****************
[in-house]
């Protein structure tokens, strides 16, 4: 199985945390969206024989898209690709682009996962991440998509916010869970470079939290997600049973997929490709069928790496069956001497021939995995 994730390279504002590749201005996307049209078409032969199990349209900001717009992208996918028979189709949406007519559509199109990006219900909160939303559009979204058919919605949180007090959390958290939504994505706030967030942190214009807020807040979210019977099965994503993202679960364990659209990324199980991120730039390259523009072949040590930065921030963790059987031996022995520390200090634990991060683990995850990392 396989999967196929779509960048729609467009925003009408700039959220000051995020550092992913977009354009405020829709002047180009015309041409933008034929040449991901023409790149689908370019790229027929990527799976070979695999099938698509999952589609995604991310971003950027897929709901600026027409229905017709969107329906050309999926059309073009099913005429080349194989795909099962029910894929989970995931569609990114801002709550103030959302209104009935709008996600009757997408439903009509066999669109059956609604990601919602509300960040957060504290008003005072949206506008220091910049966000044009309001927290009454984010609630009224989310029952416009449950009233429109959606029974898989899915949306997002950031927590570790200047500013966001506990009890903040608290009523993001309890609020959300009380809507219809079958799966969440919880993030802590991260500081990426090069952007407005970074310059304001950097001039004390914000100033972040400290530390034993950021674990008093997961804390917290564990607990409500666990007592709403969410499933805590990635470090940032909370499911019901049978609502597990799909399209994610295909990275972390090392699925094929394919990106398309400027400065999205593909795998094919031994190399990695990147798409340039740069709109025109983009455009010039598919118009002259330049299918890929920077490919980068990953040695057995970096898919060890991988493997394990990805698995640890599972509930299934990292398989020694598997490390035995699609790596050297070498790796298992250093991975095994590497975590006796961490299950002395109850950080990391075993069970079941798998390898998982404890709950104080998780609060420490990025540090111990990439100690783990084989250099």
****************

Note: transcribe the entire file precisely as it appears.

[in-house]
């Protein structure tokens, strides 16, 4: 199985945390969206024989898209690709682009996962991440998509916010869970470079939290997600049973997929490709069928790496069956001497021939995995 994730390279504002590749201005996307049209078409032969199990349209900001717009992208996918028979189709949406007519559509199109990006219900909160939303559009979204058919919605949180007090959390958290939504994505706030967030942190214009807020807040979210019977099965994503993202679960364990659209990324199980991120730039390259523009072949040590930065921030963790059987031996022995520390200090634990991060683990995850990392 396989999967196929779509960048729609467009925003009408700039959220000051995020550092992913977009354009405020829709002047180009015309041409933008034929040449991901023409790149689908370019790229027929990527799976070979695999099938698509999952589609995604991310971003950027897929709901600026027409229905017709969107329906050309999926059309073009099913005429080349194989795909099962029910894929989970995931569609990114801002709550103030959302209104009935709008996600009757997408439903009509066999669109059956609604990601919602509300960040957060504290008003005072949206506008220091910049966000044009309001927290009454984010609630009224989310029952416009449950009233429109959606029974898989899915949306997002950031927590570790200047500013966001506990009890903040608290009523993001309890609020959300009380809507219809079958799966969440919880993030802590991260500081990426090069952007407005970074310059304001950097001039004390914000100033972040400290530390034993950021674990008093997961804390917290564990607990409500666990007592709403969410499933805590990635470090940032909370499911019901049978609502597990799909399209994610295909990275972390090392699925094929394919990106398309400027400065999205593909795998094919031994190399990695990147798409340039740069709109025109983009455009010039598919118009002259330049299918890929920077490919980068990953040695057995970096898919060890991988493997394990990805698995640890599972509930299934990292398989020694598997490390035995699609790596050297070498790796298992250093991975095994590497975590006796961490299950002395109850950080990391075993069970079941798998390898998982404890709950104080998780609060420490990025540090111990990439100690783990084989250099």